Father’s Day: from ‘fake mums’ to ‘new dads’
What is fatherhood? The accepted answer has changed hugely over the past 100 years. Now experts say that finally the role has found its healthiest and happiest definition. Can they be right?
This Sunday, fathers all over the world will wake up to cheesy cards, novelty ties and breakfast in bed.
Although Monday morning will probably see the return of dad once again becoming the butt of family jokes, for this one day of the year he is a big deal.
And big business too. Research shows that people are becoming more and more generous on Father’s Day. A study by Fortune magazine found that the average American shopper is expected to spend $134.75 on dad this year, on everything from clothes to meals out. As shoppers get more charitable, items like cologne, aftershave and razors have become more popular.
Fathers have, of course, been around forever. But it was only in the early 19th century that discussions of what a father should be reached public consciousness.
For much of that century, fathers remained “patriarchs”, leaders of their family, but distant from the everyday lives of their children. The novels of Leo Tolstoy are filled with cold, inadequate fathers whose children eventually see them for what they are.
The 20th century, meanwhile, saw a gradual movement to encourage fathers to commit to the responsibilities of parenting. They were no longer simply providers.
According to Lawrence R. Samuel’s 2015 book American Fatherhood, this meant that “male parents were urged to embrace the values and techniques of motherhood” — doing the dishes, changing nappies and performing the other household chores traditionally reserved for mums. Dads were urged to get to know their children, especially their sons.
But as Samuel writes in Psychology Today: “Many of the core values of motherhood, such as sensitivity, tenderness, and nurturing, encroached upon the universe of fatherhood over the decades.” Some fathers struggled to negotiate the “choppy waters of gender identity”.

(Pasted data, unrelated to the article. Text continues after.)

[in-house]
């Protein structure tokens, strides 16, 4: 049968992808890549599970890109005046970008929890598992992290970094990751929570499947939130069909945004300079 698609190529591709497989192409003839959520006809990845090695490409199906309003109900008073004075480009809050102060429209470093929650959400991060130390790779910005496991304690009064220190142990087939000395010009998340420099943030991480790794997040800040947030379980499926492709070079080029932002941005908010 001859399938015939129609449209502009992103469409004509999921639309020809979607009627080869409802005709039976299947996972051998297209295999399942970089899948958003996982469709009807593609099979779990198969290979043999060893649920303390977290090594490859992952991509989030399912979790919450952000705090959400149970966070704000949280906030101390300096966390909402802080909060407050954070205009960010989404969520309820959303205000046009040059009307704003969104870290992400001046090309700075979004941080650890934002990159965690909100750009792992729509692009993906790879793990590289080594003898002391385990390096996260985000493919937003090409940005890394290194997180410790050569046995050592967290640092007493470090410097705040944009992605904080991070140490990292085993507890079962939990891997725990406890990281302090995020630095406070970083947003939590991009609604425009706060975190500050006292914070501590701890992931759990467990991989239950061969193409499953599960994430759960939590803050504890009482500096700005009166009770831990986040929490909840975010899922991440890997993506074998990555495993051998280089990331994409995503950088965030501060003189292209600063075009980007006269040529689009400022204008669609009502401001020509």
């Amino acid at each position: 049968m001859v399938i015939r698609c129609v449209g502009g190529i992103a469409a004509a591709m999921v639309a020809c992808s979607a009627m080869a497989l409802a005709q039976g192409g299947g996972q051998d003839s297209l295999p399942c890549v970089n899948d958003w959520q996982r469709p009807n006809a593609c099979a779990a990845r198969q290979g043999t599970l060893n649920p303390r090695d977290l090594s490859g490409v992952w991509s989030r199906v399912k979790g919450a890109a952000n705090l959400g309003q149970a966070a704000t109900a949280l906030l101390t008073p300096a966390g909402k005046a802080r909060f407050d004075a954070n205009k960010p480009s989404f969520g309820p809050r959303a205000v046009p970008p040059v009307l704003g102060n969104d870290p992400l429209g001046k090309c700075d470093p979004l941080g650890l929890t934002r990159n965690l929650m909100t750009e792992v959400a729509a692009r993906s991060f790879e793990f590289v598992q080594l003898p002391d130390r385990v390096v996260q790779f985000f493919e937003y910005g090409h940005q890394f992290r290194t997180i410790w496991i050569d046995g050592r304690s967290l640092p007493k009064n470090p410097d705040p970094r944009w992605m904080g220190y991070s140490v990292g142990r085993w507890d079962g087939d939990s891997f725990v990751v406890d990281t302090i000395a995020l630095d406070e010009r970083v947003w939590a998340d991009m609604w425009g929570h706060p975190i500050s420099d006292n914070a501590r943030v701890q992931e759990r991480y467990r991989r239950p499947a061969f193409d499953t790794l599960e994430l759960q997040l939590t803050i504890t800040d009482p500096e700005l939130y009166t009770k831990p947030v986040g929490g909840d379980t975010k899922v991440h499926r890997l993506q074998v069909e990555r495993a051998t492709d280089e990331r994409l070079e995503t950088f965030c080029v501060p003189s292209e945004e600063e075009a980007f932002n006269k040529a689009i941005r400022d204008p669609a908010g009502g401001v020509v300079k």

And so the modern father has carved out a new niche. Instead of trying to mimic mothers, being a father has become a means of asserting, rather than denying or suppressing, masculinity. But are there more paths for fatherhood to take?
“This is the endpoint”, argue some. Fathers have now reached a happy medium: it is expected that they will help around the house, but the role of a father is clearly distinct from that of a mother. It is a mixture of softness and strength. Fatherhood has reached its very own “end of history”.
“Never believe anyone who says history has come to an end,” reply others. There are still so many problems around fatherhood to be resolved, such as the number of absent dads, the disparity in paid paternity leave and the problems fathers encounter when trying to see their children following a divorce. The story has a long way to go.
- Should we expect different things from mothers and fathers?
- Is being a parent “the most important job you can do”?
- Predict the way in which the role of the father will change next. Compare and discuss your predictions.
- Plan a publicity campaign to encourage young men to see the value of being a good father to their future children.
Some People Say...
“A mother’s love is automatic, unconditional. A father’s love was earned.”
What do you think?
Q & A
- What do we know?
- That Father’s Day takes place on the third Sunday of June. However, this is not the case all over the world. In Catholic Europe, for example, it has been celebrated on March 19th (St Joseph’s Day) since the Middle Ages, whereas it is celebrated in early September in Orthodox nations. We know that the day has become more and more lavish as the role of fathers has changed through history.
- What do we not know?
- The future of fatherhood, and whether any legal changes will prompt another development in the story. We also do not know whether the traditional idea of motherhood, which has remained more static in history, will undergo a radical shift.
- Leo Tolstoy
- A 19th century Russian writer who is regarded as one of the greatest authors of all time. He is most famous for writing War and Peace and Anna Karenina. His semi-autobiographical work Childhood is largely about a young boy’s troubled relationship with a distant father.
- Household chores
- Though the British prime minister and her husband are childless, this debate recently raged in the UK when Theresa May said that there are “girl jobs and boy jobs” in an interview on The One Show.
- A report by the Centre for Social Justice found that “dad-deprived boys are likely to have low self esteem, fewer friends, and are likely to do worse in every single academic area.”
- End of history
- The term comes from Francis Fukuyama’s 1989 essay The End of History in which he argued that the advent of Western liberal democracy may signal the endpoint of humanity’s evolution and the final form of human government.